A Rainbow in the Dark
If you are going to write you are also going to be rejected. It’s just part and parcel of the process. Sure it’s an unpleasant part of the process but still important.
The thing I’ve noticed among my writing friends is that a lot of people don’t handle rejection, or even stiff critique well, while I always feel like I want to write back to the rejecting editors for more critique.
Lately, I have been getting a lot of what writertracy calls 'The Miss Congeniality' rejections ('We really like this story but it doesn’t really fit with our anthology’). It’s hard to know how to improve with critique like that. I do get frustrated by those MCRs, but I find that some of my friends cry over theirs for weeks. It got me wondering why we handle things so differently.
The only thing I came up with was past experience.
As I mentioned in my interview here last month, I have a learning disability. I’m on the Sequencing Disability side of things, not the Attention Disability side of things. Basically, I can’t spell, my grammar is atrocious and I can’t get numbers in the correct order. In today’s modern world most of my issues can be dealt with by spell check, calculators and my address book, but back in the scholastic world of the 70’s and 80’s, well there wasn’t much they could do for me.
I was mainstreamed from Special Education, into an odd combination of ‘normal’ remedial, average and honors classes in 7th grade. I’ll be honest, it didn’t go all that well. Teachers didn’t know what to do with someone who was different. There was no catering to my disability in the least. I didn’t really expect to be catered to, but I did expect my teachers to protect me.
It didn’t work out that way.
A lot of teachers didn’t protect me from insults hurled at me. A lot of teachers joined in - Lest you think that things like that don’t happen anymore, last year a teacher was suspended for writing the word “loser” on the top of a student’s paper.
My personal favorite insult was the chorus to the Dio song, Rainbow in the Dark:
There's no sign of the morning coming.
There's no sight of the day.
You've been left on your own
like a Rainbow in the Dark.
I did badly in Junior High and High School, I could pour my heart and soul into a project and still fail. Often I would get comments along the lines of the work being very good, but they couldn’t pass me because of spelling or grammar. Sometimes they were nice sometimes they were unpleasant. I’ve never expected to be liked or accepted by teachers, and by extension editors. But the funny thing is, each rejection makes me try harder. No editor has ever been as harsh as the teachers I had in school. I doubt they could be if they tried.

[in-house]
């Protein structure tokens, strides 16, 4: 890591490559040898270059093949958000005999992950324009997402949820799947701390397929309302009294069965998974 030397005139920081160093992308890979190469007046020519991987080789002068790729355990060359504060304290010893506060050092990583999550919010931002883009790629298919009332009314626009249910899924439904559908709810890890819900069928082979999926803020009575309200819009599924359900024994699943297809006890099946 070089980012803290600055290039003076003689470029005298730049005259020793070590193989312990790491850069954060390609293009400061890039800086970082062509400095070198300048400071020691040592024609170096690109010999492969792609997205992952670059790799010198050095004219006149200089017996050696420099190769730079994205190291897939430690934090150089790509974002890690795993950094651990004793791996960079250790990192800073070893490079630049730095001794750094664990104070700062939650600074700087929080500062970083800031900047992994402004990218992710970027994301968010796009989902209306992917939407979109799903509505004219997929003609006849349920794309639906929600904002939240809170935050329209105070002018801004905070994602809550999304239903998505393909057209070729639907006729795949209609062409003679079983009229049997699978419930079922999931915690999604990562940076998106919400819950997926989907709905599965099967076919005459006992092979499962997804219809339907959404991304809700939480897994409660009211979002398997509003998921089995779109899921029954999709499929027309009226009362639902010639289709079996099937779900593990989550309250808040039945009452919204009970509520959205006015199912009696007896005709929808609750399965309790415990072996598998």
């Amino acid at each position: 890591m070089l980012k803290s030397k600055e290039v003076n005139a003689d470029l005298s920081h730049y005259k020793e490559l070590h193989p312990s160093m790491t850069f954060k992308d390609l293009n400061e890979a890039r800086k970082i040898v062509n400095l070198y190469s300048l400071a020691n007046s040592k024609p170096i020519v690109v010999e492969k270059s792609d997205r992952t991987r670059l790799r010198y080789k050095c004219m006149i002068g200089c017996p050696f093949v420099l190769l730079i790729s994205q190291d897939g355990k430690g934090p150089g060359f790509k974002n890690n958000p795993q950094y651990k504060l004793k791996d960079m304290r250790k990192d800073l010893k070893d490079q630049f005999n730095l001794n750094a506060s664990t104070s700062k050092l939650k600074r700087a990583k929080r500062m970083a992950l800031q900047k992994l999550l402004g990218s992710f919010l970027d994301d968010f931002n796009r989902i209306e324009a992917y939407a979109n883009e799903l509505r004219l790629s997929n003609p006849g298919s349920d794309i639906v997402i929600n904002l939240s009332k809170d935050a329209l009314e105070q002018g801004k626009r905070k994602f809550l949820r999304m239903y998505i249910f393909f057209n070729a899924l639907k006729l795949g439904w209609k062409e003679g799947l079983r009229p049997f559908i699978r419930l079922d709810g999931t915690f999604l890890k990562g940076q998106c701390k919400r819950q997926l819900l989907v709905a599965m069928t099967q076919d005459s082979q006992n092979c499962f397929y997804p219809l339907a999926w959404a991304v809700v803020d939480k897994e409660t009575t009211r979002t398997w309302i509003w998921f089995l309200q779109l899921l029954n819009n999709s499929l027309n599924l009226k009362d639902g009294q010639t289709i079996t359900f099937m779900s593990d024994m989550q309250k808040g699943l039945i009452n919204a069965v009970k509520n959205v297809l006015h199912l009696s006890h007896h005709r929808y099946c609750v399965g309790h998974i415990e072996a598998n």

I have never gotten accustomed to success, not like my other writing friends. I doubt those teachers thought they were helping me to be a better writer, but they were. You see, we don’t move forward on our successes, we move forward from our failures. The trick is to take the emotional part of being rejected away. Each writer has to learn that in their own way. Once the emotional baggage of rejection is gone, each rejection moves you forward.
I had to learn that in school. Most writers have to learn that as adults. When I hear Rainbow in the Dark these days I hear this part:
When there's lightning - it always brings me down
‘cause it's free and I see that it's me
who's lost and never found.
Feel the magic - feel it dancing in the air
But it's fear - and you'll hear
it calling you beware
The trick is to Feel the magic and not hear the fear.
Elizabeth Inglee-Richards aka bodgei, writes fiction and fan-fiction (mostly supernatural). You can find some links to her work on her Live Journal account. Aside from LJ, she can also be found on Facebook.
Please welcome Elizabeth Inglee-Richards: Writer, storyteller and puddle winner
A Rainbow in the Dark